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While waiting for my car to come from Australia, I went through the owner's manual and made a maintenance plan. It will give you an idea of what GM expects you to need. I also have some spare parts, mostly things that you touch when in the car.
 

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This is a sort of mid-life stage for my 2016 Heron White SS, now at about 45,000 miles. I want to preserve her for the next 5 years minimum. I will not be driving it quite as much in the next few years, but will likely put on another 40k. Mechanically, I think things are good, but I don't really know what might become an issue in the future.
What things can I do to restore and maintain the paint and look for the next 5 years?
My SS really looks fantastic for her age, but I am seeing more rock chips and paint damage more noticeably now, I am actually surprised there are not more. White hides the swirls more than dark colors, but I am seeing some now. Initially, one or two tiny chips down low, I could live with that or touch it up, but now... Should I just take it into the dealer or body shop, and get the paint sanded, repainted, and looking hopefully, brand new? I am thinking of the front and rear panels/bumpers, and maybe the hood. What about ceramic coating? Too late for that? The ceramic shop here said they do paint correction? I am not sure that includes rock chips in the paint. Early on, I got into washing the car properly, not maniacally, or obsessive-compulsive, but I don't take it to commercial machine car washes, I wash it myself, or it does not get washed. I love the Zaino products.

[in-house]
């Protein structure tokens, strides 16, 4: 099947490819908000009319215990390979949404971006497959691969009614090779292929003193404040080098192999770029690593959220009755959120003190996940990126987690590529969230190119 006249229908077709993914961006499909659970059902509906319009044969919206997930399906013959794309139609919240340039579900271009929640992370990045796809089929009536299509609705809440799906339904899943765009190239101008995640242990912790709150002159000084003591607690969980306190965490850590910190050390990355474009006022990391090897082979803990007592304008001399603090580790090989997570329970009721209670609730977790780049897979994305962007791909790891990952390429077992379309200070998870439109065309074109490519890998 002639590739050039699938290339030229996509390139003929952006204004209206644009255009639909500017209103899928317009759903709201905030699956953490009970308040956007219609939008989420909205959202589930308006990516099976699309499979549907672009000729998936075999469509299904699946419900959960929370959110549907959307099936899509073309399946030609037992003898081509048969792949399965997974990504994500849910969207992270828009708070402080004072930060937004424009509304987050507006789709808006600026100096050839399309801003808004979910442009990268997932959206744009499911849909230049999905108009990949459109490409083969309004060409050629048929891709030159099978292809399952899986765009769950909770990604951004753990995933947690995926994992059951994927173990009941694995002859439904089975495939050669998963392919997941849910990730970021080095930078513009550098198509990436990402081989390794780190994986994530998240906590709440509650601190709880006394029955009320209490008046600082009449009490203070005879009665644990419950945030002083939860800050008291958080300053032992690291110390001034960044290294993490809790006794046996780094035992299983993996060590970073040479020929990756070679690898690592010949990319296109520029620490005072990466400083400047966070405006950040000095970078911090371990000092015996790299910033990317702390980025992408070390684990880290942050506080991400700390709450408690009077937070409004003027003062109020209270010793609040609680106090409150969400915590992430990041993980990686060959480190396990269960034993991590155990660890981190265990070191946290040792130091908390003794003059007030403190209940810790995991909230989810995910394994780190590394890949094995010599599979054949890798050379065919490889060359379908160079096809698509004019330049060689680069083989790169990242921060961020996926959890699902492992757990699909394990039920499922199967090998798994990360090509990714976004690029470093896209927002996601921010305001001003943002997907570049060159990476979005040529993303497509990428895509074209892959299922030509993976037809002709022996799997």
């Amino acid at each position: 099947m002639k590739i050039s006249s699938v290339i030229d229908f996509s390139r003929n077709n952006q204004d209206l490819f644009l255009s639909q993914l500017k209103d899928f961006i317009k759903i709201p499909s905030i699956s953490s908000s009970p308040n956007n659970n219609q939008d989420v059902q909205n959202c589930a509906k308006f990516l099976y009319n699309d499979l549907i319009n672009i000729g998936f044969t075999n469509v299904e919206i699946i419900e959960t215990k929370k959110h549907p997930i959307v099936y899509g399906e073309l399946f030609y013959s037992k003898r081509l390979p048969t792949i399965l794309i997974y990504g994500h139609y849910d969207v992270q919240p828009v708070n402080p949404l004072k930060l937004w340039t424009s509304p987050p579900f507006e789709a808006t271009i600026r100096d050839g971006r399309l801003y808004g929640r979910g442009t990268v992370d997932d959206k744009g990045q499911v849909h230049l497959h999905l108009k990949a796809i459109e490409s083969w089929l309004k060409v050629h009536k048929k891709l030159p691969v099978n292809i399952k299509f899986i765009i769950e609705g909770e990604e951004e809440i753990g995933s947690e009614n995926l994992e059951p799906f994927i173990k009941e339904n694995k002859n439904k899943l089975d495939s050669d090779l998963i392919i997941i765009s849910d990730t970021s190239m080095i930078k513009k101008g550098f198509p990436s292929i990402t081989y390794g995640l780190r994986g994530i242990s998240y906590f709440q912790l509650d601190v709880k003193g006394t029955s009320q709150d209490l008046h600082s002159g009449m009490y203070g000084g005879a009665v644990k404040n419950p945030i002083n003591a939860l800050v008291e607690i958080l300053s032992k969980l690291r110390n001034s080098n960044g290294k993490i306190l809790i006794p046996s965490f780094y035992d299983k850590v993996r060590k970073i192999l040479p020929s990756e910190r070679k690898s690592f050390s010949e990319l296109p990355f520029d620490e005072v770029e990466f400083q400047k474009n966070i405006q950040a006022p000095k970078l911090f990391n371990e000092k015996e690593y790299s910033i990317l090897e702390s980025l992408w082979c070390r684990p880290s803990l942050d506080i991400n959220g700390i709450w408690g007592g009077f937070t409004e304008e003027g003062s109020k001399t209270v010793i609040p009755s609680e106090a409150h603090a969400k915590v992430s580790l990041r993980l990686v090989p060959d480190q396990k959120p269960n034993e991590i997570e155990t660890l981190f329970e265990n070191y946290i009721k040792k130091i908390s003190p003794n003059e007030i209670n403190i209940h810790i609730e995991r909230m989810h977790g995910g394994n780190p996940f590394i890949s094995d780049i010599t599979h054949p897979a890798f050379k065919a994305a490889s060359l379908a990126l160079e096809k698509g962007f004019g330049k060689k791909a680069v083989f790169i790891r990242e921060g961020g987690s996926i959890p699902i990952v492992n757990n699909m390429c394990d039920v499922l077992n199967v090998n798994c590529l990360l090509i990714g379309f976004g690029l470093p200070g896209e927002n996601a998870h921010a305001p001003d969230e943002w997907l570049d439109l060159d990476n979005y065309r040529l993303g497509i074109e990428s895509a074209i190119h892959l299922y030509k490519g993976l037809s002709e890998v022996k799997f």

History:
Starting out I really didn't know all about the massive number of modifications, issues, and money pit activities you can do with the beautiful car. I just liked driving it and it worked for my needs.
After a while, I caught the bug (as it seems we all do to one degree or another) to do some modifications. I got a Livernois Tune, AR racing headers, High Lift Stage 2 cam, Roto-fab CAI, and a few other engine-related things, new black Holden wheels, Holden conversion, black trim pieces, etc. These mods have been a blast and a real adventure. Now, I just want to maintain this fantastic car properly.
Paint correction will just get rid of minor scratches and swirls as it a couple step process that entails cutting the clear and then polishing it. Rock chips are only fixed with paint. As for a ceramic coating it's basically just a longer lasting wax job. As recommend by SaberOne, go with film protection (bumper, front fenders, hood, A pillars, mirrors), but I'd only do it if you have the rock chips fixed first as you'll have a bunch of bubbles from the chips if you don't.

Here's a video that explains film protection:

Step by step instructions on how to fix paint chips yourself:
DIY Paint Chip Repair with Pics
 

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I've noticed one of the worst offenders when it comes to an otherwise good looking car starting to look "aged" is when the head lamp lenses start to get that foggy look. It's always one of the first things to start going bad even if the rest of the car still looks good. And it looks HORRIBLE. Pretty much ruins the whole look of the car.

My 2015 SS lenses still look overall pretty good. But I did recently notice the slightest little hint of oxidation (foggy-ness) starting to appear on the upper most edge of my driver side lens. Not too noticeable yet really, but it really bummed me out. It's only a matter of time before it gets worse and it's not the easiest thing to remedy.

I will mention that my SS has always been garage kept. However it unavoidably has to sit out in the elements when I'm at work or other places of course.
 

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The only thing that I’ve seen the corrects an opaque lens is fine grinding with with 500, then 800 grit. Finish up with wet sanding the lens with polishing compound and a final polish with a dedicated lens cleaner.

This 3M web page describes what they have now. My stuff is several years old, but still works on all of my plastic lenses.